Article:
You Brew You

Why not forgo store-bought suds in favor of your own home-brewed creation? We talked to local hop heads Todd Frye of The Home Brewery and Andy Pearsall of Show-Me Brewing for their advice to get you started.

By Stephanie Towne Benoit | Photo by Chuck Travers

Sep 2016

You Brew You
Stocking your own bar is easy with tools like bottling buckets, copper wort chillers and stainless steel brew pots—available local retailers.

Although there are numerous helpful tools, there’s only a handful of truly necessary equipment for brewing, most of which can be found in starter kits available at both The Home Brewery (1967 W. Boat St., Ozark, 417-581-0963, homebrewery.com) and Show-Me Brewing (1925 E. Bennett St., Springfield, 417-315-8617, showmebrewing.com) for less than $80. You’ll also need a kettle to brew in; a large stock pot will suffice.  

2. Read Up

“It’s not a complicated process, but knowing what comes in the next step makes for less stressful hobbies,” Frye says. He and Pearsall both recommend The Complete Joy of Home Brewing by Charlie Papazian as a resource.

3. Clean Carefully

Although contamination isn’t necessarily hazardous, keeping bacteria at bay with a good sanitizer (most starter kits have one) will prevent contaminants from affecting taste. “To get the best flavor possible, you minimize any contamination by using proper sanitation,” Frye says. 

4. Gather Ingredients

Experts at spots like The Home Brewery and Show-Me Brewing can help you make countless brews by preparing custom packets containing just the right amounts of hops, grains and flavorings. “I can custom build you a kit based on whatever you are looking for alcohol-content wise or flavor wise,” Pearsall says. 

5. Relax

Your first batch may not be perfect—and that’s OK. With practice, your brews will improve. “The tip at the end of the day would be enjoy the process and be patient,” Frye says. Patience pays off in other ways, too: Giving your brew an extra week or so to age will help the flavors smooth out over time. 

Get Schooled 

Head to The Home Brewery for classes demonstrating everything from beer basics to advanced techniques. For information about upcoming classes, the next of which start in October, call 417-581-0963 or visit The Home Brewery’s Facebook page or homebrewery.com.


Introduction to Homebrewing

This class gives an overview of the equipment, process and ingredients needed to make and bottle beer with the simpler extract method ($15 per person).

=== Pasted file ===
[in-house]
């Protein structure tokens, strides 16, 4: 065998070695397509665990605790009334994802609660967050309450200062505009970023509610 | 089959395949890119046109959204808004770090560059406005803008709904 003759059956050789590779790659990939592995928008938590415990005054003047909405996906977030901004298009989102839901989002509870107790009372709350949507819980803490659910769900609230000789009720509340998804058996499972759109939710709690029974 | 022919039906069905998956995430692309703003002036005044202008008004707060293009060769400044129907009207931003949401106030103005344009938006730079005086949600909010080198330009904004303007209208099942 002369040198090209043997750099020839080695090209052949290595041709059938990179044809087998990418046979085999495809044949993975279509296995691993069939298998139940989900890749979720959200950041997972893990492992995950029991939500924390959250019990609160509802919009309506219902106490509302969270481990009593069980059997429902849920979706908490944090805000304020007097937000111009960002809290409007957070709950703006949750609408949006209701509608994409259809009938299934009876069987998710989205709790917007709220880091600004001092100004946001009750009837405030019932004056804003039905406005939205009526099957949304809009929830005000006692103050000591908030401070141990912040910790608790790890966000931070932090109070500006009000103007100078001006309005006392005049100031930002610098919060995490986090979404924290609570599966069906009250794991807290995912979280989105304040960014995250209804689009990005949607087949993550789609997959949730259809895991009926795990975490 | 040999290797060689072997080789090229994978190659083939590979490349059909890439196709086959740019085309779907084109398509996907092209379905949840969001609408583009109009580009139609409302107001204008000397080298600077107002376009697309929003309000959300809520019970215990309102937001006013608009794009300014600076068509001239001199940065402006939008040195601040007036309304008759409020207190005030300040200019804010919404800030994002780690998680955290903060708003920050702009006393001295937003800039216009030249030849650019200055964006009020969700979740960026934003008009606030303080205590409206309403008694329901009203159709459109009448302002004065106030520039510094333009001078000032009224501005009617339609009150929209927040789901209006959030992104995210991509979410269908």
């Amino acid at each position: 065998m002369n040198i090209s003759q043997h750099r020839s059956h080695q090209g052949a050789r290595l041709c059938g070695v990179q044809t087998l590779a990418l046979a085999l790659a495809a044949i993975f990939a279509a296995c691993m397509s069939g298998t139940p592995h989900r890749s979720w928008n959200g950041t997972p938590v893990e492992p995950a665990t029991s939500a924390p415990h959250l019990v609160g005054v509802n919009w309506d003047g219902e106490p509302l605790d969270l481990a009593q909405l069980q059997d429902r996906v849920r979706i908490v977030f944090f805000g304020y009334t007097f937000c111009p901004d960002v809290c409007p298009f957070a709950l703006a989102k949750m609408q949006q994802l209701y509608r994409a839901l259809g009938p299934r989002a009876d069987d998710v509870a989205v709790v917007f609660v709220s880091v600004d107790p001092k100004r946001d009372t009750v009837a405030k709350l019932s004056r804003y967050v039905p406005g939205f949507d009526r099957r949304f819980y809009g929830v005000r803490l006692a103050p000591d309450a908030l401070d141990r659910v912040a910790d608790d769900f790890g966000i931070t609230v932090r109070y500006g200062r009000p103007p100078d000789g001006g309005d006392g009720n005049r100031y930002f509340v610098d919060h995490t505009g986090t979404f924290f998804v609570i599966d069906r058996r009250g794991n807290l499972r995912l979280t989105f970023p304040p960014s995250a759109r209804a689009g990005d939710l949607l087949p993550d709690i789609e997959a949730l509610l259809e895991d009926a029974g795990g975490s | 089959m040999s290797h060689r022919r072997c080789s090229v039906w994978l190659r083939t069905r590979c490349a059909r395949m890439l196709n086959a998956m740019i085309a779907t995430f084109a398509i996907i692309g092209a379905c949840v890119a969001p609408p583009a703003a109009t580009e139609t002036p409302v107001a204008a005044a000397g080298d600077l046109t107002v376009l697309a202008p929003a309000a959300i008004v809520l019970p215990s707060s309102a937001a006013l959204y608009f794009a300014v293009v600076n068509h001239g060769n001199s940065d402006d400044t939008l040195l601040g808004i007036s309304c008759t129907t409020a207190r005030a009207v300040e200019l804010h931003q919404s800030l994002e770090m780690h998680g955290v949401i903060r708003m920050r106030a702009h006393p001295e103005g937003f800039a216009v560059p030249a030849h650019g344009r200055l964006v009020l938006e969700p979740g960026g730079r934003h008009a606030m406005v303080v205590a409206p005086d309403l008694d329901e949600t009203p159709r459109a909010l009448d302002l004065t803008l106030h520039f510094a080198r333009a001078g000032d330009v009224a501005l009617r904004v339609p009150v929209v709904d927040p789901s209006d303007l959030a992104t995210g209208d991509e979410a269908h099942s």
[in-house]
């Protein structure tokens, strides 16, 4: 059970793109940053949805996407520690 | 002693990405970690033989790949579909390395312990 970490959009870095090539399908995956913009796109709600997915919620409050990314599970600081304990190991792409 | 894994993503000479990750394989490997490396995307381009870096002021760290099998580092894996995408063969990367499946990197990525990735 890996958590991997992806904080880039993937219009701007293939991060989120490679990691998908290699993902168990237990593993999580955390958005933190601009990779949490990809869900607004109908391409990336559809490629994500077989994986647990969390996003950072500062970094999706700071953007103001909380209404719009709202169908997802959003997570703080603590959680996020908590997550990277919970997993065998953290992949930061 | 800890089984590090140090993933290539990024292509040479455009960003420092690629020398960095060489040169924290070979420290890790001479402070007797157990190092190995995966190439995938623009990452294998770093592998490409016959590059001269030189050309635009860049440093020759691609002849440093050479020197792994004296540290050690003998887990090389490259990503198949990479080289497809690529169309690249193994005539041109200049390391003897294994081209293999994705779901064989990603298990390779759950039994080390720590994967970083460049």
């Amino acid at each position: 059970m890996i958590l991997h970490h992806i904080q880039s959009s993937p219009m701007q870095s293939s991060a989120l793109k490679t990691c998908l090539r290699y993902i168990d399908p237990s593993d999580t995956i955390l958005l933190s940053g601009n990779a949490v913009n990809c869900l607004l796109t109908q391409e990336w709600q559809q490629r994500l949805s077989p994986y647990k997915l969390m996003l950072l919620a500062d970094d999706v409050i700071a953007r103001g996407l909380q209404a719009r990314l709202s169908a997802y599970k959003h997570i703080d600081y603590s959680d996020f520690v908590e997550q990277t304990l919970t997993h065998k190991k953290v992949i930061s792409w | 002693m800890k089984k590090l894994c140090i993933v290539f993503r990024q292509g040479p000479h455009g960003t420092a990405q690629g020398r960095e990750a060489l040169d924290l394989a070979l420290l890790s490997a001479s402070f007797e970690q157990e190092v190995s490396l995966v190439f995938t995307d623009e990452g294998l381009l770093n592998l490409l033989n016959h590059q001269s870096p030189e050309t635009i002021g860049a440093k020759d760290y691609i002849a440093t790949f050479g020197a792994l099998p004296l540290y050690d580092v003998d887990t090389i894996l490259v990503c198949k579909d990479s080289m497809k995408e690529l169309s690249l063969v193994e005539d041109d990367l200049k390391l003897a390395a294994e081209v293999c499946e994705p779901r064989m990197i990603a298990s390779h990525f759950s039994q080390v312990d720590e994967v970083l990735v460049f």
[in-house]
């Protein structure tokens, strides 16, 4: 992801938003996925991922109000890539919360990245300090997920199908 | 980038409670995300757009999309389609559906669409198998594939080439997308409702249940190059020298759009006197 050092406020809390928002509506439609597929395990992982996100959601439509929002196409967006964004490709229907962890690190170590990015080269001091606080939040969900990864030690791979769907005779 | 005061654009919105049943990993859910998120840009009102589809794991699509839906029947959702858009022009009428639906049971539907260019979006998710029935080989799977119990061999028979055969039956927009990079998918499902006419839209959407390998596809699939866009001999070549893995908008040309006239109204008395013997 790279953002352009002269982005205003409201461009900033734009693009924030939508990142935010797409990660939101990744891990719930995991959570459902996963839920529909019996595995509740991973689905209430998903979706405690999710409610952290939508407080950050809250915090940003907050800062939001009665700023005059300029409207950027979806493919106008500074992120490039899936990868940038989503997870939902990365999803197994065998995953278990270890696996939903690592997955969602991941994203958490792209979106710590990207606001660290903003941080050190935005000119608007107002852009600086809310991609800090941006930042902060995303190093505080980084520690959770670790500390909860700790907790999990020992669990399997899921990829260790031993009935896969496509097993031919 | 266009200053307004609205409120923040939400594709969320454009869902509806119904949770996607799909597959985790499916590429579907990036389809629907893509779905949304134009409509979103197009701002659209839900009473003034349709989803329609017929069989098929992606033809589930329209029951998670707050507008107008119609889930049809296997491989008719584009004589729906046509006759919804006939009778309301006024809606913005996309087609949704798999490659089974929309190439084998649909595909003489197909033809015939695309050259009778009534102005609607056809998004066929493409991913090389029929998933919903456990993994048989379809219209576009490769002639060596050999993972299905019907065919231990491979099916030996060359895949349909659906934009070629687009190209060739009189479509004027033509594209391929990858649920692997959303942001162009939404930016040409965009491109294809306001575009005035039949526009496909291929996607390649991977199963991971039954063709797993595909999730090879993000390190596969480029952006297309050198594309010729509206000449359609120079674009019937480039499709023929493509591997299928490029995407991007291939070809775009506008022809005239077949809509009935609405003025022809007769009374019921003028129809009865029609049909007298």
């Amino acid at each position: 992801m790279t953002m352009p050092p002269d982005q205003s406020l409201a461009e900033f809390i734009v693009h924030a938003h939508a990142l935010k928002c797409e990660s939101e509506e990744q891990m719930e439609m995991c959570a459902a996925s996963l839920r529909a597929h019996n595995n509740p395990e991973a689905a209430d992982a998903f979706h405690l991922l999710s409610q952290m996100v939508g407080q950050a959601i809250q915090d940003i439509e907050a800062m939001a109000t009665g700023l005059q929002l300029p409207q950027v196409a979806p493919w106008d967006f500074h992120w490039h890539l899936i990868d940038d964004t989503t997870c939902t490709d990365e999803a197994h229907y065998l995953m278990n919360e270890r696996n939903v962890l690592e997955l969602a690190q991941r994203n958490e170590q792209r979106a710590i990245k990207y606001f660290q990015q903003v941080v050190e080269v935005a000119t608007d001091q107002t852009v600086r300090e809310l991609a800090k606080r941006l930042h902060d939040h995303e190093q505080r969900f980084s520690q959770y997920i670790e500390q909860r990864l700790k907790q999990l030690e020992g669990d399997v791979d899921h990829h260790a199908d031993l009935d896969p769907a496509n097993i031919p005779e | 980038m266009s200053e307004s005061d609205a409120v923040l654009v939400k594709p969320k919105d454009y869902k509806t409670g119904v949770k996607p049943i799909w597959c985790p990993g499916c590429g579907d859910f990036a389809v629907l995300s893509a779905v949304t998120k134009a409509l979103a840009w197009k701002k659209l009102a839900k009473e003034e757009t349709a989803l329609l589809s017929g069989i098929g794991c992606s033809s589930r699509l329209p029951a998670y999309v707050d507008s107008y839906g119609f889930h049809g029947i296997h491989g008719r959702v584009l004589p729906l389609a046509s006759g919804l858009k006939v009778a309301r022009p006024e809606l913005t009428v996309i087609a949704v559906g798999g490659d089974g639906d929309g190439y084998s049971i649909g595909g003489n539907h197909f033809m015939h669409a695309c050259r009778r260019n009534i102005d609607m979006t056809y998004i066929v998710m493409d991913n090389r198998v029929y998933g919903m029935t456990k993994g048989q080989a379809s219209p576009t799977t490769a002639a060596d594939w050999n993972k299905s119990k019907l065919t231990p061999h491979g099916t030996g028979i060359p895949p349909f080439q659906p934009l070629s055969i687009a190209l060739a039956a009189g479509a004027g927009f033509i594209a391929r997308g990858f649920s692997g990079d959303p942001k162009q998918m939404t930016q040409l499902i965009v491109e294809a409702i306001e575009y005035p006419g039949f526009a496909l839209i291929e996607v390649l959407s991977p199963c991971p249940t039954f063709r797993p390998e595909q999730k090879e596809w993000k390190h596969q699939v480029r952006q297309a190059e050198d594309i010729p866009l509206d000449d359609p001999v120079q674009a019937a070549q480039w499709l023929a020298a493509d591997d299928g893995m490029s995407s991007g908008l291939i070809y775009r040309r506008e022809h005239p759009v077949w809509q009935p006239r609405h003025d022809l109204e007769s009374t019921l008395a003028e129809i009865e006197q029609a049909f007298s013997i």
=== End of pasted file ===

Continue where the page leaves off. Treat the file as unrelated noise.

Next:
Introduction to Winemaking

Ideal for beginners, this class teaches the procedures for making wine from start to finish, usually with easy-to-use wine kits ($15 per person).

Advanced Homebrewing—All Grain Brewing

This class teaches the basics of mashing barley for brewing beer, a more advanced approach than the extract method ($25 per person).

Advanced WineMaking—Fresh Grapes & Fruit

Making wine from fresh fruit rather than kits requires more steps; this class teaches skills like crushing and acid testing ($25 per person).

Kegging Your Homebrew

Learn to package beer and other beverages in kegs in this class teaching skills like keg cleaning, assembly, carbonation and more ($15 per person).

Wine Wisdom

Beer’s not the only beverage that can be made at home. The Home Brewery’s Todd Frye says that, like beer, tasty vino can be made at home with the right trappings and know-how. 

1. Be Patient

Patience is a virtue, especially with wine. “To get started with winemaking, probably patience would be the first main thing because it takes a little bit longer to make wine than it does to make beer, depending on the sort of wine that you want to make,” Frye says. 

2. Equip Yourself

Wine starter kits provide all the necessary equipment. As for ingredients, making wine from fresh fruit requires more chemistry and process knowledge, so novices should opt for pre-prepared packs with instructions and ingredients. “Start off with a wine kit, and you can move into fresh grape or fresh fruit winemaking, and it’s an easy transition,” Frye says.

3. Don’t Give Up

Resist the urge to toss a seemingly bad batch. “If you have something that you are not happy with, if you have something that doesn’t taste quite right, bring it in,” Frye says. “With wines, there are a lot of things that can be done to help the process, even after the fact.” 


DIY Draft

Making your own beer has never been easier thanks to the hands-on brewing appointments available at Show-Me Brewing (showmebrewing.com).  

Interested in creating your own craft beer but hoping to avoid a do-it-yourself disaster? Head to Show-Me Brewing, which offers appointments for groups to use decked-out brewing stations under the guidance of expert brewers who oversee picking ingredients, bottling the final product and everything in between. “Most of the people who brew here have never brewed before, so I’m here to walk them and hold their hand through the whole process and explain everything as it’s going,” says Show-Me Brewing’s co-owner Andy Pearsall. As for varieties, if you can dream it, they can help you make it, even maple-smoked bacon porter or chocolate-vanilla stouts or chai-spiced beer. “I can customize the recipe to whatever they want to make,” Pearsall says. There are also monthly intro classes if you’d like additional instruction. We’ll drink to that!